Nov. 29, 2012 at 12:57 PM ET
When threatened, ancient bottom-dwelling marine creatures known as hagfish can produce a milk-jug’s worth of gelatinous slime containing mucous and tens of thousands of protein threads. Researchers are investigating how to harvest those threads for use as petroleum-free textiles.
The protein threads secreted in the mucous of the ell-like hagfish have mechanical properties that rival those of spider silk, which is exceptionally strong for its weight and has the potential to out-perform petroleum-derived products such as Kevlar.
The problem with spiders is they “cannot be farmed to yield high quantities of silk,” Atsuko Negishi, a research assistant in the integrative biology department at the University of Guelph, said in a news release. She’s leading the effort to make silky fibers from hagfish slime.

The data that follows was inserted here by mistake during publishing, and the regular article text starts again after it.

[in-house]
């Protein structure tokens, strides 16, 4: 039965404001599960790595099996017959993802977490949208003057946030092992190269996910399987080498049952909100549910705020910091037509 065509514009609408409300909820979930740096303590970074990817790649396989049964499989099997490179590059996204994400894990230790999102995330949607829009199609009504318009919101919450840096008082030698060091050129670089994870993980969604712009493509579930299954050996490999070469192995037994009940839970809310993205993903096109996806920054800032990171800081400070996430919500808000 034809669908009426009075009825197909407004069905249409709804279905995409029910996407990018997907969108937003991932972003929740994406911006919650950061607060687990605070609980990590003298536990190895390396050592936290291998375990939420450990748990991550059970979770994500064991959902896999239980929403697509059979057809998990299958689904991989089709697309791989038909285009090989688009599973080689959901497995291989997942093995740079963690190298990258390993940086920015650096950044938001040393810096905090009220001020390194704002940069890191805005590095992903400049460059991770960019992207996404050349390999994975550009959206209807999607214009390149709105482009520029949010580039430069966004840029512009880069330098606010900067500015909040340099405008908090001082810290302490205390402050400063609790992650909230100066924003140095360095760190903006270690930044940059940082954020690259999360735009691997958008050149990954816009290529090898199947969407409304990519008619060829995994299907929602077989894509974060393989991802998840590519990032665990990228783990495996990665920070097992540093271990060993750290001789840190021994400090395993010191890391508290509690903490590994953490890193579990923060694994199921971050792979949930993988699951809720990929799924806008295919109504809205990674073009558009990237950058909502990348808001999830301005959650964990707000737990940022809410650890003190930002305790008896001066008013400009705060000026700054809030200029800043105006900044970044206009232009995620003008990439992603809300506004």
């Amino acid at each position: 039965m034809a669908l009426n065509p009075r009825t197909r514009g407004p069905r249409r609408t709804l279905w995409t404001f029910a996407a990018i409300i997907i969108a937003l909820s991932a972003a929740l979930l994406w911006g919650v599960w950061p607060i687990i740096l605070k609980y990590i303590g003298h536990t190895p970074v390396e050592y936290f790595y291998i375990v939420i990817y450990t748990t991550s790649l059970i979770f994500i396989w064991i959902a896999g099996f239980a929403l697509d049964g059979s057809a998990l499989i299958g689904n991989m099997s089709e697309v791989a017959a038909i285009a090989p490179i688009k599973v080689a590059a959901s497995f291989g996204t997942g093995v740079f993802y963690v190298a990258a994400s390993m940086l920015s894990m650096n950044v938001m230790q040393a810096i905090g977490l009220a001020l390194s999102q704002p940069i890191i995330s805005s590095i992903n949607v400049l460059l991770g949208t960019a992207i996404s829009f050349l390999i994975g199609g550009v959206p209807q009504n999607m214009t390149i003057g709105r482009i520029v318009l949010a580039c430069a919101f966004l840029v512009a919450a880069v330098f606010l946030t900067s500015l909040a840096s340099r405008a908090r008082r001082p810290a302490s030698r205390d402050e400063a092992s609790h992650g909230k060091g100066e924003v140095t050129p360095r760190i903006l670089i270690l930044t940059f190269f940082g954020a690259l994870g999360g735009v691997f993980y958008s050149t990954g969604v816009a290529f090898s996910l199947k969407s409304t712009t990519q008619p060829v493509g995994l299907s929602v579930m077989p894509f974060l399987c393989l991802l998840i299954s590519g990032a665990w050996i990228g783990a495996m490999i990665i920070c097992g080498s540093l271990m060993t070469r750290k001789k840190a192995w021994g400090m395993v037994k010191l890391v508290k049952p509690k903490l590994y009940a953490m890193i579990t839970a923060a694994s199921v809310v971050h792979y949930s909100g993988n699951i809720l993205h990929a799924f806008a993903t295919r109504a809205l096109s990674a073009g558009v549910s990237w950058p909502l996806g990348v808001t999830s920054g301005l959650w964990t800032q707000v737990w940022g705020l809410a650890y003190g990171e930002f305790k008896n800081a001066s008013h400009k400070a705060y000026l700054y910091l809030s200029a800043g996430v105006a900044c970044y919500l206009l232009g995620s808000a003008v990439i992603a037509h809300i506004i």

Her current research shows it is possible to make “macroscopic” materials using proteins isolated from the slime. This isn’t enough to make the sort of fashionable bullet-proof body armor executives and celebrities wear on the streets of Bogotá, Colombia, but it’s a start.
Going forward, the team plans to study how to scale up production, as well as investigate how to use other hagfish proteins to make materials for medicine and industry.
A paper on the research appeared earlier this fall in the journal Bio Macromolecules.
— via Clean Technica